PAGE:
Bootleg: Murder, Moonshine, and the Lawless Years of Prohibition Karen Blumenthal
I'm knee deep in Cybils reading (although I shouldn't complain-- those fiction people have much longer lists!) but here's a good book for a Friday afternoon!
When I first saw this, I thought "what a weird subject for a children's book" but, it really works.
Blumenthal does an excellent job of explaining why prohibition passed in the US. I think when you learn about it in school, you look at the way America drinks today but that's not how we drank back then. Today, you don't give kids whiskey with breakfast, well, I mean, I hope you don't.
The book also deals with how Prohibition made things more dangerous-- mostly through gang activity getting liquor to people who wanted it. One of my favorite bits was a map of Washington that show everywhere booze had been bought. Also, the quotation from one reporter that "Capitol Hill was one of the wettest spots in Washington."
Also, the fact that beauty salons saw an uptick in business-- "When men drank, they were not so critical," Mrs. Harry Newton Price told the New York Times..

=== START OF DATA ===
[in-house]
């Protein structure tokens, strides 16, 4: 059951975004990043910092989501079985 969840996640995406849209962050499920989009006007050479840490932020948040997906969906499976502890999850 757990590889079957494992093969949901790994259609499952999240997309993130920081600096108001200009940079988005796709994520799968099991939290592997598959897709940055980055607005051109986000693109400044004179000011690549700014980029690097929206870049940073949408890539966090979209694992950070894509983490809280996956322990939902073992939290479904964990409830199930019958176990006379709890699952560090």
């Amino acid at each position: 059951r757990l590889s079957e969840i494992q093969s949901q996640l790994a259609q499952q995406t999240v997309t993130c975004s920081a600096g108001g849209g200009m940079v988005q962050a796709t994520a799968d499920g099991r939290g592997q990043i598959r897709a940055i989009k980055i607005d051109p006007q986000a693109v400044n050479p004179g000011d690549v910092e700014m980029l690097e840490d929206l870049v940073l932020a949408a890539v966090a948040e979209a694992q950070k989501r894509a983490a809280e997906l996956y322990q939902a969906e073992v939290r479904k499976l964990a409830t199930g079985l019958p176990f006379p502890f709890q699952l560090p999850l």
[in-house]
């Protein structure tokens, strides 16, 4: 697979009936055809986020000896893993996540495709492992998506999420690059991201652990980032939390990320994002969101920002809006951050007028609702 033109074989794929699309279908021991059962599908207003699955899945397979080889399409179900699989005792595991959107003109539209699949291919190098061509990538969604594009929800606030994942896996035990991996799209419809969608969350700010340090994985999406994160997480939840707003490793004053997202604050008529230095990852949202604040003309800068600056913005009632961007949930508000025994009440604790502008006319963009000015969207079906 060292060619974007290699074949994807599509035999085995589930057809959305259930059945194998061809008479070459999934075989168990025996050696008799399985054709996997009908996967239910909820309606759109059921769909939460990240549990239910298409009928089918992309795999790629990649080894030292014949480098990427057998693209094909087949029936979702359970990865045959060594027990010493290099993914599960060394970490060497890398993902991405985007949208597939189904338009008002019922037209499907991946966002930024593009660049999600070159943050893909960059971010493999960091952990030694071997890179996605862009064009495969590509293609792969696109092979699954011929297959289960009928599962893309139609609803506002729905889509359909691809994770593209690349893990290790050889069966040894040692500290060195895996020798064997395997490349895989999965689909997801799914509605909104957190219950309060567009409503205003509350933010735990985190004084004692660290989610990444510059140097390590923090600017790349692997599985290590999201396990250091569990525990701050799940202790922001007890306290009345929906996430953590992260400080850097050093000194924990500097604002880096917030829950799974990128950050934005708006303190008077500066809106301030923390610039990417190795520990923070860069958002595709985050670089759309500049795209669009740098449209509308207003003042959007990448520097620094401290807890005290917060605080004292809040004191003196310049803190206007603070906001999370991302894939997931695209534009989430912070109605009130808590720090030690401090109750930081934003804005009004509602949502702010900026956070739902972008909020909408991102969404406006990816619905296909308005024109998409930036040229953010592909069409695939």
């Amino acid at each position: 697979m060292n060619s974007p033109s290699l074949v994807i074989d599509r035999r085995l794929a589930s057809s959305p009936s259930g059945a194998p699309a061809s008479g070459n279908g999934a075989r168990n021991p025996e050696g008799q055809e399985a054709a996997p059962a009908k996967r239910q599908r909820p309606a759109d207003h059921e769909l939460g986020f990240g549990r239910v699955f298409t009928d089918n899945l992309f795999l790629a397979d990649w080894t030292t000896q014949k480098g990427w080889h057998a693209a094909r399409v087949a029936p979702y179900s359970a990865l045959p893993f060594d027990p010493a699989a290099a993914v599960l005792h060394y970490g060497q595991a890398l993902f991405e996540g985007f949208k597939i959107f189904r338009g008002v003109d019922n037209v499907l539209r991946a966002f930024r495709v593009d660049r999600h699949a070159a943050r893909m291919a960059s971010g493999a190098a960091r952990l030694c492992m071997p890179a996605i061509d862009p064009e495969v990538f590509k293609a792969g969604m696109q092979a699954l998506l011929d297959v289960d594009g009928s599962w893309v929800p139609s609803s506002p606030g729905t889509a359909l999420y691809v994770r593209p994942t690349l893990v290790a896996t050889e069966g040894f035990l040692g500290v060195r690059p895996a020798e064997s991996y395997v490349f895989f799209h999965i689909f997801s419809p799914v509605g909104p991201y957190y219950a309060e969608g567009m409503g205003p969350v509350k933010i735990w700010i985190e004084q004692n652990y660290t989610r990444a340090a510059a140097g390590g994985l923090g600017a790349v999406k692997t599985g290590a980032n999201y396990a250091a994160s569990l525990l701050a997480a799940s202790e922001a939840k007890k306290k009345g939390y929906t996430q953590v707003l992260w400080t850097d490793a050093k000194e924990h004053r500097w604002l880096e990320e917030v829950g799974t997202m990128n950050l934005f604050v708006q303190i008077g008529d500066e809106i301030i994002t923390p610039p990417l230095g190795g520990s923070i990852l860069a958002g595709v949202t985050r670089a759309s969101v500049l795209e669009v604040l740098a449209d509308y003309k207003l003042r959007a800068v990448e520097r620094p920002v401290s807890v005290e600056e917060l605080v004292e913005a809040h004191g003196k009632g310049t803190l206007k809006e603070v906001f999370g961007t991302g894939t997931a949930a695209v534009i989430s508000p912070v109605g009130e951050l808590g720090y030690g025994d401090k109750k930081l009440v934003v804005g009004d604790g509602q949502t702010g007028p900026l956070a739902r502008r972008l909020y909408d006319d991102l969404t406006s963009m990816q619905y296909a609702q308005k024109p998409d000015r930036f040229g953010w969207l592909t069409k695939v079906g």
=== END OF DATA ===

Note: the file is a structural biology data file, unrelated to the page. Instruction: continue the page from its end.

The conclusion is a bit weird, as it tries to incorporate an anti-drinking message (because it's for kids, and kids shouldn't drink, and alcoholism is an issue) and it's a bit rushed. BUT! A great book.
I think kids will really enjoy it while learning a lot about American history and the American relationship with alcohol. There's also a great lesson about political compromise and what could have been if both sides yielded a bit.
My real complaint is nitpicky-- Applejack. At one point she describes it as hard cider. In the glossary, it's listed as slang for booze.
Applejack is basically apple brandy mixed with grain alcohol. It's one of my favorites, so here's a prohibition-era cocktail that's great for fall, for those of you over 21.
3 parts Applejack
1 part lemon juice
1 part orange juice
1 part maple syrup
Shake with ice and strain into cocktail glass.
My variation-- add a good dash of bitters and only 1/2 part maple syrup.
It goes really well with a nice sharp cheddar.
Book Provided by... my local library
Links to Amazon are an affiliate link. You can help support Biblio File by purchasing any item (not just the one linked to!) through these links. Read my full disclosure statement.